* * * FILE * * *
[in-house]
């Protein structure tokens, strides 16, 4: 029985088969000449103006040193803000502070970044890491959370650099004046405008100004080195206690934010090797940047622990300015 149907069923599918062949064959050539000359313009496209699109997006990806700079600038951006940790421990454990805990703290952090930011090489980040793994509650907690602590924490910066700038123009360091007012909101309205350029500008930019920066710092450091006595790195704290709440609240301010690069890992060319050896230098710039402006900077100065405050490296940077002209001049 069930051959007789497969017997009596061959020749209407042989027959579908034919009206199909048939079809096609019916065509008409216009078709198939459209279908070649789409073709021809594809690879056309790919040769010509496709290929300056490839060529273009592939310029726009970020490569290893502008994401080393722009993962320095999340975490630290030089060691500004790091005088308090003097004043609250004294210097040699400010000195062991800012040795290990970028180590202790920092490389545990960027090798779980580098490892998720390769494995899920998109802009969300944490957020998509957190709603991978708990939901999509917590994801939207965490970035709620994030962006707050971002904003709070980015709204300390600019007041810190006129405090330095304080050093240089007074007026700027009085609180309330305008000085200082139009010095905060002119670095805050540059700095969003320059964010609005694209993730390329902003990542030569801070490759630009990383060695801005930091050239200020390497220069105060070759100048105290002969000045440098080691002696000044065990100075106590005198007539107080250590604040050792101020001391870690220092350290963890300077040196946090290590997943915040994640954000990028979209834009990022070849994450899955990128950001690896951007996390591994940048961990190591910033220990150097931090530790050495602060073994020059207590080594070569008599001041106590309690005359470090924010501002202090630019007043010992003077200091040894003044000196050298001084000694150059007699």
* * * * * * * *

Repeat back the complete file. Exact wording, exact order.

[in-house]
């Protein structure tokens, strides 16, 4: 029985088969000449103006040193803000502070970044890491959370650099004046405008100004080195206690934010090797940047622990300015 149907069923599918062949064959050539000359313009496209699109997006990806700079600038951006940790421990454990805990703290952090930011090489980040793994509650907690602590924490910066700038123009360091007012909101309205350029500008930019920066710092450091006595790195704290709440609240301010690069890992060319050896230098710039402006900077100065405050490296940077002209001049 069930051959007789497969017997009596061959020749209407042989027959579908034919009206199909048939079809096609019916065509008409216009078709198939459209279908070649789409073709021809594809690879056309790919040769010509496709290929300056490839060529273009592939310029726009970020490569290893502008994401080393722009993962320095999340975490630290030089060691500004790091005088308090003097004043609250004294210097040699400010000195062991800012040795290990970028180590202790920092490389545990960027090798779980580098490892998720390769494995899920998109802009969300944490957020998509957190709603991978708990939901999509917590994801939207965490970035709620994030962006707050971002904003709070980015709204300390600019007041810190006129405090330095304080050093240089007074007026700027009085609180309330305008000085200082139009010095905060002119670095805050540059700095969003320059964010609005694209993730390329902003990542030569801070490759630009990383060695801005930091050239200020390497220069105060070759100048105290002969000045440098080691002696000044065990100075106590005198007539107080250590604040050792101020001391870690220092350290963890300077040196946090290590997943915040994640954000990028979209834009990022070849994450899955990128950001690896951007996390591994940048961990190591910033220990150097931090530790050495602060073994020059207590080594070569008599001041106590309690005359470090924010501002202090630019007043010992003077200091040894003044000196050298001084000694150059007699």